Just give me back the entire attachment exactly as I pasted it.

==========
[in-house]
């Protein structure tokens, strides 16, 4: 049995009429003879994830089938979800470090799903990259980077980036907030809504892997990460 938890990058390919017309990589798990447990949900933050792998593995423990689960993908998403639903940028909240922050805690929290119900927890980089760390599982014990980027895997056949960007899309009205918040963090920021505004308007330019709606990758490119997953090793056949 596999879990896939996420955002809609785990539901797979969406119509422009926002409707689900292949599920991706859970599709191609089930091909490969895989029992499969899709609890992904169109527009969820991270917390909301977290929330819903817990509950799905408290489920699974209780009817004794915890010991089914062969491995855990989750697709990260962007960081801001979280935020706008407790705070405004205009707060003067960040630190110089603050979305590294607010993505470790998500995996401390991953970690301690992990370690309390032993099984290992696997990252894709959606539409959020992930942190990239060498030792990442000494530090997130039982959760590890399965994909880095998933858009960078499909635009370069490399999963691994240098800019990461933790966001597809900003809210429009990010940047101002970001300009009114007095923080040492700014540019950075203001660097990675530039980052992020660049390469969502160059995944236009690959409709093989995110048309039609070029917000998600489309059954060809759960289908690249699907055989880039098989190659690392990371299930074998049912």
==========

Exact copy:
[in-house]
């Protein structure tokens, strides 16, 4: 049995009429003879994830089938979800470090799903990259980077980036907030809504892997990460 938890990058390919017309990589798990447990949900933050792998593995423990689960993908998403639903940028909240922050805690929290119900927890980089760390599982014990980027895997056949960007899309009205918040963090920021505004308007330019709606990758490119997953090793056949 596999879990896939996420955002809609785990539901797979969406119509422009926002409707689900292949599920991706859970599709191609089930091909490969895989029992499969899709609890992904169109527009969820991270917390909301977290929330819903817990509950799905408290489920699974209780009817004794915890010991089914062969491995855990989750697709990260962007960081801001979280935020706008407790705070405004205009707060003067960040630190110089603050979305590294607010993505470790998500995996401390991953970690301690992990370690309390032993099984290992696997990252894709959606539409959020992930942190990239060498030792990442000494530090997130039982959760590890399965994909880095998933858009960078499909635009370069490399999963691994240098800019990461933790966001597809900003809210429009990010940047101002970001300009009114007095923080040492700014540019950075203001660097990675530039980052992020660049390469969502160059995944236009690959409709093989995110048309039609070029917000998600489309059954060809759960289908690249699907055989880039098989190659690392990371299930074998049912």